Brazilian fintech firm Stone (STNE), which counts Warren Buffet's Berkshire Hathaway as a shareholder, is another stock in which Carter sees a lot of upside. 

"This fintech part of the story is the Trojan horse," he said. "You can get in with payments and get the money on the phone. And then once you have the money, then you can sell insurance, credit, and wealth management products."

Carter also owns the Nigeria-born, now Berlin-based Jumia Technologies (JMIA). 

"That's been a controversial company but I was able to buy it for about half the IPO price after it got shot down by a short-seller," he said, referring to when short-seller Citron Research called the firm "an obvious fraud" in May 2019.

Citron Research has since reversed its opinions on the stock and is now long the stock, citing that the pandemic has changed e-commerce globally, according to the Africa Report. 

Also on Carter's list is high-flying Singaporean internet and e-commerce company Sea (SE), whose stock has shot up 326% this year. 

"This is a combination of businesses. It's got shopping, it's got payments, it's got gaming," he said. "And this was the best performing large-cap stock in the world at one point, according to Bloomberg."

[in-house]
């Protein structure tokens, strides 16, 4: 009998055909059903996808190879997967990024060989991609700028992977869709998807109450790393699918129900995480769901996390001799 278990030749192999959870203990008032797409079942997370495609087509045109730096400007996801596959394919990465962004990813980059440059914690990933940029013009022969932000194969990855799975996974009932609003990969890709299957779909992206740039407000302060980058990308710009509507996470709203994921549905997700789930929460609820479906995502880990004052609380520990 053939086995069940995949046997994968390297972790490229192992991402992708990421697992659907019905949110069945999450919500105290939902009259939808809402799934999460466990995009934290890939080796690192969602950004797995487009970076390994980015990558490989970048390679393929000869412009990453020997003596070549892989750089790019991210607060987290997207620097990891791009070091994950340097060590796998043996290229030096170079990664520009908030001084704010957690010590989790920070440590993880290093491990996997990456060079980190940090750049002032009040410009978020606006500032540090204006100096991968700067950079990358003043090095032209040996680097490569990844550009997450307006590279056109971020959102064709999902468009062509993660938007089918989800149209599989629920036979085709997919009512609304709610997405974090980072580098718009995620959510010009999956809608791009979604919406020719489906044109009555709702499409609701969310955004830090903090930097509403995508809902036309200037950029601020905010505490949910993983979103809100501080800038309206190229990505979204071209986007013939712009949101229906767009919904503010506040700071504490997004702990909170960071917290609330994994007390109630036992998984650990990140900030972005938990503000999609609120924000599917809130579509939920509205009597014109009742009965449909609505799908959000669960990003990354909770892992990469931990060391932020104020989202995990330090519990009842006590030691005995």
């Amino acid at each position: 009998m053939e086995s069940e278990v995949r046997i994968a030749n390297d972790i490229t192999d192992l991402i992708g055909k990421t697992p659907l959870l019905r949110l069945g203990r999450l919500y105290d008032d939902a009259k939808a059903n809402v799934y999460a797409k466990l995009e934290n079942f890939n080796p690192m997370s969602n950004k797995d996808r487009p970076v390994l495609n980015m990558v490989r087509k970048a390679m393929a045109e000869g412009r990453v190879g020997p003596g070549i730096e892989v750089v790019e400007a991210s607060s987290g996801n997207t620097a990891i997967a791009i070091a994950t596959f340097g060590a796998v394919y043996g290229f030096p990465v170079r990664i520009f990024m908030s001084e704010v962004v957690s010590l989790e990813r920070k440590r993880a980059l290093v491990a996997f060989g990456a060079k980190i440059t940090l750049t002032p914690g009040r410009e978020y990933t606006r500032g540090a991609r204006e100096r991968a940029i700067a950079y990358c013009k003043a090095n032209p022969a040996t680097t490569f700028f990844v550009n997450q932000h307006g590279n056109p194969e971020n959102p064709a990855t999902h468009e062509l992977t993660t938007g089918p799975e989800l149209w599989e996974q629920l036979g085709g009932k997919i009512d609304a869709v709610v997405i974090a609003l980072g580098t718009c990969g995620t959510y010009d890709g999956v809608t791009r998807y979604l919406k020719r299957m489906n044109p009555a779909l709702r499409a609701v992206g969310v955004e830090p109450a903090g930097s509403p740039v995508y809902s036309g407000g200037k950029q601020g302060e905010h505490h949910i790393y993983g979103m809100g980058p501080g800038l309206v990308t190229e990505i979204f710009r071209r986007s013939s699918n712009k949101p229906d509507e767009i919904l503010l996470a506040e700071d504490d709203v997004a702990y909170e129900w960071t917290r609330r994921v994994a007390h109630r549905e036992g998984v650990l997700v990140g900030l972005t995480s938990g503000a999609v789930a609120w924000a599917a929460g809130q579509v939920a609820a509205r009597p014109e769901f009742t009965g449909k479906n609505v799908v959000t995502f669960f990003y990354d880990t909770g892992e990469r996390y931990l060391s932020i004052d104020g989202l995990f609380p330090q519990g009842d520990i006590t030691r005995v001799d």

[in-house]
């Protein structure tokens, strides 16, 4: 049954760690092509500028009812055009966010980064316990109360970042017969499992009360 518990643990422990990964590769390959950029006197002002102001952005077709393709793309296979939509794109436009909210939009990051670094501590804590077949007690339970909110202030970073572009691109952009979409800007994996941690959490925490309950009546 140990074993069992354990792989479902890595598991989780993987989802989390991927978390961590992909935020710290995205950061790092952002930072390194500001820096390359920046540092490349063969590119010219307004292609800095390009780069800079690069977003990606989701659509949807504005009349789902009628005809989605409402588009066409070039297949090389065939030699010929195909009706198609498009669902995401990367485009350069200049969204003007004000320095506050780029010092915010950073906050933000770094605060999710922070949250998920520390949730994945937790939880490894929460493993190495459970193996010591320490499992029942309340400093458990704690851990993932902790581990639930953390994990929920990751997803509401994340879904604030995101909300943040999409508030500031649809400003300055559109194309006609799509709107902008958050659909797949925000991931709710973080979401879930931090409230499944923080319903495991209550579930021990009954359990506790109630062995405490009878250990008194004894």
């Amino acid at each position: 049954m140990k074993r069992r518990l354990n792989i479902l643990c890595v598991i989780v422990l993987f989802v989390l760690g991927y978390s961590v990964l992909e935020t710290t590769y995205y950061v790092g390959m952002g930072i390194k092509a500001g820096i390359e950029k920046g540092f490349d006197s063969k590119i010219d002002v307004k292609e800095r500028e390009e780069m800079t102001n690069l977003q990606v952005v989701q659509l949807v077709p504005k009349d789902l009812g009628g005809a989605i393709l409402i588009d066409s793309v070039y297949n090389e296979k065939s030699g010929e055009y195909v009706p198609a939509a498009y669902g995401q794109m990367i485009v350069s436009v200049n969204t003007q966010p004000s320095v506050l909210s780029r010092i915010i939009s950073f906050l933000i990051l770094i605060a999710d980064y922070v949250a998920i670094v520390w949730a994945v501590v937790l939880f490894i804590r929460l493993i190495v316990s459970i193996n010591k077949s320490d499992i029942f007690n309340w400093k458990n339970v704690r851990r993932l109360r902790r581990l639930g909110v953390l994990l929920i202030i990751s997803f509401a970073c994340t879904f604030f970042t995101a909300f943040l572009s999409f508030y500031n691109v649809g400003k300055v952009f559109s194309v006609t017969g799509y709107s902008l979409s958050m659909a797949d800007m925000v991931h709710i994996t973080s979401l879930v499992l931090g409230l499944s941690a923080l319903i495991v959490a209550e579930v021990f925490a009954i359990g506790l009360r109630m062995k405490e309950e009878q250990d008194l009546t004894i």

Short-term trade or long-term story

EMQQ has generated envious returns this year, but questions still remain as to whether it can sustain that outperformance for the long-term. To be sure, the fund was down 29.82% in 2018. 

"EMQQ is benefitting from growing internet usage in emerging markets and the stay-at-home reality of the Covid-19 pandemic," said Todd Rosenbluth, head of ETF & mutual fund research at CFRA.

"While we think the long-term thematic trend of growing e-commerce in emerging markets will persist, we think replicating such relative performance success in 2021 will be a challenge," he added. 

As for Malkiel who sits on the EMQQ index committee, he is placing bets on the long-term story. 

"I think it's a marvelous thing to own and I put my money where my mouth is," he said in an interview. "We have little accounts for my three grandchildren and I have bought them EMQQ."